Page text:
Hidden Lives Revealed. A virtual archive - children in care 1881-1981 * Image of handwritten text

St Dorothea's Home For Girls, Bournemouth

Photograph of St Dorothea's Home For Girls, Bournemouth

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St Dorothea's Home For Girls, Bournemouth

Bournemouth, Dorset

(1915 - 1929)

St Dorothea's was opened on 6 July 1915, when Canon Daldy gave a benediction (a type of blessing) to the Home. The audience included the Home's Honorary Secretary Miss Robinson, who had paid for the old building's refurbishment. According to Canon Daldy this had been carried out with a flair for 'artistry and taste'. Also present was St Dorothea's Chaplain GP Trevelyan, who played an active role in the life of the Home.

The children of St Dorothea's were housed in a modern townhouse, which could accommodate 12 girls. We believe that they were all aged six and under, because they are referred to as 'little' girls in our records. They settled quickly into the surrounding area, and in 1916 the home held its first Pound Day which also included entertainment for local people. The young girls performed 'charming action songs and recitations that won laughter and encores.' An account of the day stated that 'it was difficult to say who enjoyed the entertainment most, the small entertainers or the kind grownups.'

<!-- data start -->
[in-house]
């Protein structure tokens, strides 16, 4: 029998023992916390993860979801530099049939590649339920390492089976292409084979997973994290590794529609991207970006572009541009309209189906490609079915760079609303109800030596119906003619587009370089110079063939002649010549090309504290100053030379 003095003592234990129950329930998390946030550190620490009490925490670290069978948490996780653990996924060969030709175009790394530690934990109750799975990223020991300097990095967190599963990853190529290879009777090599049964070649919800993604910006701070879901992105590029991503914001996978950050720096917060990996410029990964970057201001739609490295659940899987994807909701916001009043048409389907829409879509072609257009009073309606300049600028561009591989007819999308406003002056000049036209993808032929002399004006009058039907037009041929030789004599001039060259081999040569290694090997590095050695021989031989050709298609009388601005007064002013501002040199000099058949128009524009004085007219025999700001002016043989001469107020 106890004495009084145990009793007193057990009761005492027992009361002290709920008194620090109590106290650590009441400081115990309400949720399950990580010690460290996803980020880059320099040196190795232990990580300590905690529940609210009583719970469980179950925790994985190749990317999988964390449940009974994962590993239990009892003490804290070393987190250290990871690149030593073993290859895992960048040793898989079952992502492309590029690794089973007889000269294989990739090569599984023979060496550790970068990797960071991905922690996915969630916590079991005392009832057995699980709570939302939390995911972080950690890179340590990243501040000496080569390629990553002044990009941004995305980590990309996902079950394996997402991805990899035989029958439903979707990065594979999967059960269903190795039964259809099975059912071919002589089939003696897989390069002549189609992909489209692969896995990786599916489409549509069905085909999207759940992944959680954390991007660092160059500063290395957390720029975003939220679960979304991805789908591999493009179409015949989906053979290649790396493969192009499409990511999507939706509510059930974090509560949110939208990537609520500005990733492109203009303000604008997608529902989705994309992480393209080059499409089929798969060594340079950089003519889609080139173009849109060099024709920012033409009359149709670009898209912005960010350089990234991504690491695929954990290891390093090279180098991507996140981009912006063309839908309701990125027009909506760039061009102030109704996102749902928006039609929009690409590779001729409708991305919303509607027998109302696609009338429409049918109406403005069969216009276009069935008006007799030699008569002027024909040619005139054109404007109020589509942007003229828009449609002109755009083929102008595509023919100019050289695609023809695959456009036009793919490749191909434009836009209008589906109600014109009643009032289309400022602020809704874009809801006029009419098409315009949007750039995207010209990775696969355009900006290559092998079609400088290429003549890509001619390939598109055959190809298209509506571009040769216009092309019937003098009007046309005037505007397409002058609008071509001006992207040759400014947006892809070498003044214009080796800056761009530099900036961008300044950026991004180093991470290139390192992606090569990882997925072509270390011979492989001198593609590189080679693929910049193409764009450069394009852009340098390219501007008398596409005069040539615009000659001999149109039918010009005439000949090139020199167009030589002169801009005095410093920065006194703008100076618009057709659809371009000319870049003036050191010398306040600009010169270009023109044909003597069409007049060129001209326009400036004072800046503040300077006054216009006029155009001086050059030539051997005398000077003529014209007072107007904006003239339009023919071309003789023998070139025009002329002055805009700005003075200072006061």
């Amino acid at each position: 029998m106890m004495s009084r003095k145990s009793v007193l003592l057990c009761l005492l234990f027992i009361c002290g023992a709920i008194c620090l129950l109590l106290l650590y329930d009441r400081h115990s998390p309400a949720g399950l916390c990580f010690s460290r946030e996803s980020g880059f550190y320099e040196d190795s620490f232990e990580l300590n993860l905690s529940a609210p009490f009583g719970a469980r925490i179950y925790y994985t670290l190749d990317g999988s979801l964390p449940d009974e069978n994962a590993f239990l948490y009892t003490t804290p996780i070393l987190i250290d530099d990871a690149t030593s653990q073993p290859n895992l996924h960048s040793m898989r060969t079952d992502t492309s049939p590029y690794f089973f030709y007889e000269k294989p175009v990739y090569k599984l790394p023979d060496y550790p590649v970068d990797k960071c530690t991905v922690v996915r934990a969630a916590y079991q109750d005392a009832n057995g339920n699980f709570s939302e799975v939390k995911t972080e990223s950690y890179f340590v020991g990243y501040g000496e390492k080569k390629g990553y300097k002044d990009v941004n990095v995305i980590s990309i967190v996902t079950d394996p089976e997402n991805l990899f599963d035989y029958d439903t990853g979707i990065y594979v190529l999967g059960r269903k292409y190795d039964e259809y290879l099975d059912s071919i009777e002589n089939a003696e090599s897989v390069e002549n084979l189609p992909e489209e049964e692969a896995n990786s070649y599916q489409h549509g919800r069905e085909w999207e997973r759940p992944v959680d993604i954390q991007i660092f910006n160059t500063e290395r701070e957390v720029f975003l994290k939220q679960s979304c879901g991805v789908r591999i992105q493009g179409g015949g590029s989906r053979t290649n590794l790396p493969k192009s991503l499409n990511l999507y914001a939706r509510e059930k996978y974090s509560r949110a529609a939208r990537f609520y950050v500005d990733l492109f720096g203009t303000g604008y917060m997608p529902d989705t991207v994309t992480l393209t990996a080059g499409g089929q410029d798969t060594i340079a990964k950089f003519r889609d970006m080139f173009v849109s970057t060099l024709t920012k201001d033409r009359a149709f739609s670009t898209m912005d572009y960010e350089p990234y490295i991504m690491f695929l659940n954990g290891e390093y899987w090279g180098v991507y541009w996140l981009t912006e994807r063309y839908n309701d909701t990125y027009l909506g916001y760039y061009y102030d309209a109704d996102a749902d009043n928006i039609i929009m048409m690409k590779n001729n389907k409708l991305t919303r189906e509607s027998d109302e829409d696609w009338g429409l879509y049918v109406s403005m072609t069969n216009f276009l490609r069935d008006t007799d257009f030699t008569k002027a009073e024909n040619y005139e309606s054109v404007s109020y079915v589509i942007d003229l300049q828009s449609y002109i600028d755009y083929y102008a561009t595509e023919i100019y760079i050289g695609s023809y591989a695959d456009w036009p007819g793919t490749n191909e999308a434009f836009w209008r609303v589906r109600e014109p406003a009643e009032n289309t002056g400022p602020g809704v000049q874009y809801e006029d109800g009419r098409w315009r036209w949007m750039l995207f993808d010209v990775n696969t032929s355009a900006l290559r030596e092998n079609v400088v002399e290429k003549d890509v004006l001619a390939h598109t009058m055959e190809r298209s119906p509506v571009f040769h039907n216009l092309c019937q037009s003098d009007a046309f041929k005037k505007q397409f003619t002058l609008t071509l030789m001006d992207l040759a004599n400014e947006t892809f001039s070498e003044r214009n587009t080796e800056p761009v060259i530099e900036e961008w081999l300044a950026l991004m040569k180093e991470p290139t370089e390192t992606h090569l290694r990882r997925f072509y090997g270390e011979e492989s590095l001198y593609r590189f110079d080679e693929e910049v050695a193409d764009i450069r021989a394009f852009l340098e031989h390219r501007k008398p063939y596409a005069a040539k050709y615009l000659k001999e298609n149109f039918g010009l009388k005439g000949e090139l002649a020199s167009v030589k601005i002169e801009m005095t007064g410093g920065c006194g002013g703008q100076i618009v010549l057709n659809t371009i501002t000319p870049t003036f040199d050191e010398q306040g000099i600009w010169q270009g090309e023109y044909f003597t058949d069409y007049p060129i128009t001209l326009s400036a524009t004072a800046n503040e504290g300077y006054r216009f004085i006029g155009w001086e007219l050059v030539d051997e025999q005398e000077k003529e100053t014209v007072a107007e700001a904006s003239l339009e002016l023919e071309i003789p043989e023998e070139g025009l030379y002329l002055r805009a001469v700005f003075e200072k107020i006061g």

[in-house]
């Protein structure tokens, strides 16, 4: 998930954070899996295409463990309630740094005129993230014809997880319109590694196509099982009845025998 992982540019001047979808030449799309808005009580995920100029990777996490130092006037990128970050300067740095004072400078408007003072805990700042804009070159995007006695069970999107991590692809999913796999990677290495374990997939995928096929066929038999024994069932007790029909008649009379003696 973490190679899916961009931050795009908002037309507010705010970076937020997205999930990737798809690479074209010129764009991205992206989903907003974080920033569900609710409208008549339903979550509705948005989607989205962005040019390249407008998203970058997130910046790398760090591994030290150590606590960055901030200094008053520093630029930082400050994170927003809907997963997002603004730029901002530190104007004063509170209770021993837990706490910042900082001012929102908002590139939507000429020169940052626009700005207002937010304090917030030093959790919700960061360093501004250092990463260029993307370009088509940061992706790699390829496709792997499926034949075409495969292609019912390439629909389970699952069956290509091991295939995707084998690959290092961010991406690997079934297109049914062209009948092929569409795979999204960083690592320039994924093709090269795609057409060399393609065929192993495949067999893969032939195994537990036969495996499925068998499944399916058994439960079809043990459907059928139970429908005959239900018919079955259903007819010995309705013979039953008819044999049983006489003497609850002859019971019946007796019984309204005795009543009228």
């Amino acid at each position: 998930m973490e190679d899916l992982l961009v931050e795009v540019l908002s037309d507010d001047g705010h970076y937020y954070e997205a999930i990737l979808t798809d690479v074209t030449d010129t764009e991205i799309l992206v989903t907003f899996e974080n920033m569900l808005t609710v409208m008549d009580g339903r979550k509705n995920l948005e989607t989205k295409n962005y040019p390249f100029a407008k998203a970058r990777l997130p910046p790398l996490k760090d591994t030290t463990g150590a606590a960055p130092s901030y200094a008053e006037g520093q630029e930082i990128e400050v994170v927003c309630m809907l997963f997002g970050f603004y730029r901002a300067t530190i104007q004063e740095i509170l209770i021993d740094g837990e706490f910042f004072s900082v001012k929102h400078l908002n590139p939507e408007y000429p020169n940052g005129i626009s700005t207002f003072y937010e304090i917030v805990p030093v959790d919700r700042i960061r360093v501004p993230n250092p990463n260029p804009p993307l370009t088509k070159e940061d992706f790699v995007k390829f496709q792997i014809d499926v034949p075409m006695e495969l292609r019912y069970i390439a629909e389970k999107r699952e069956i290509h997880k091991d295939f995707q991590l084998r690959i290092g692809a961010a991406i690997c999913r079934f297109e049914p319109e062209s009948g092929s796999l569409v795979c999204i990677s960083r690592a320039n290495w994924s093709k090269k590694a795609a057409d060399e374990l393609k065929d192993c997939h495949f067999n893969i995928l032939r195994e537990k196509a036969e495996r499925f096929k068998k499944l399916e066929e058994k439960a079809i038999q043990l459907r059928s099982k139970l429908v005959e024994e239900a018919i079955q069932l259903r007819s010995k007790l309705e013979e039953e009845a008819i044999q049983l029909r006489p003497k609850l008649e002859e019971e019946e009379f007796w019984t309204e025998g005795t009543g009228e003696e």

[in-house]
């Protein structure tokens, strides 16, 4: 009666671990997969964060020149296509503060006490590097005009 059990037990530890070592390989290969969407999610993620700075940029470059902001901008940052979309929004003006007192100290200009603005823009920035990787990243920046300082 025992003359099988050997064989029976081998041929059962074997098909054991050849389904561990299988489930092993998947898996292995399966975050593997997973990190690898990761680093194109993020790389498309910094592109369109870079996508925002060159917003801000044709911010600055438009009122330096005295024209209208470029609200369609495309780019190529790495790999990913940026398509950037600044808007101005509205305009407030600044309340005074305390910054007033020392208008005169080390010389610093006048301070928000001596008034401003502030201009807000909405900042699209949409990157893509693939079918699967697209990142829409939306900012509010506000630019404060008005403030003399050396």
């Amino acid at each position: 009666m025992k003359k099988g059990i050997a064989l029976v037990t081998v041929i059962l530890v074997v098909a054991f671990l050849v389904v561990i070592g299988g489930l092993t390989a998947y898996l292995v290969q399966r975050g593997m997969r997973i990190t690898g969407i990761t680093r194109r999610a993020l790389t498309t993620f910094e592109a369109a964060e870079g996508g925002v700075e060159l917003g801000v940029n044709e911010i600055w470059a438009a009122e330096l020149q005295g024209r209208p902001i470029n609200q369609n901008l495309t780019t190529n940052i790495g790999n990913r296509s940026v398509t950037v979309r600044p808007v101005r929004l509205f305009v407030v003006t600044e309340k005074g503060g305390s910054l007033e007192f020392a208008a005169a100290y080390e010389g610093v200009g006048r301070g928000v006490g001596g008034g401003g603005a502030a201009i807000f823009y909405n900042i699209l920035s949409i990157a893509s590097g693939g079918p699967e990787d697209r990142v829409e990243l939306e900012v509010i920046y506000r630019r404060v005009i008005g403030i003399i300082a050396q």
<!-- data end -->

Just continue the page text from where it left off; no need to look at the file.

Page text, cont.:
At another special occasion in 1923, the girls met the Bishop of London, who was President of the Waifs and Strays' Society. He bought them all tea and asked them about their life in the Home. The visit was a success and 'the baby liked him so much she wanted to go away with him in his motor.'

The lease on St Dorothea's expired in 1926, and all the girls were moved to a new home in Hampstead.

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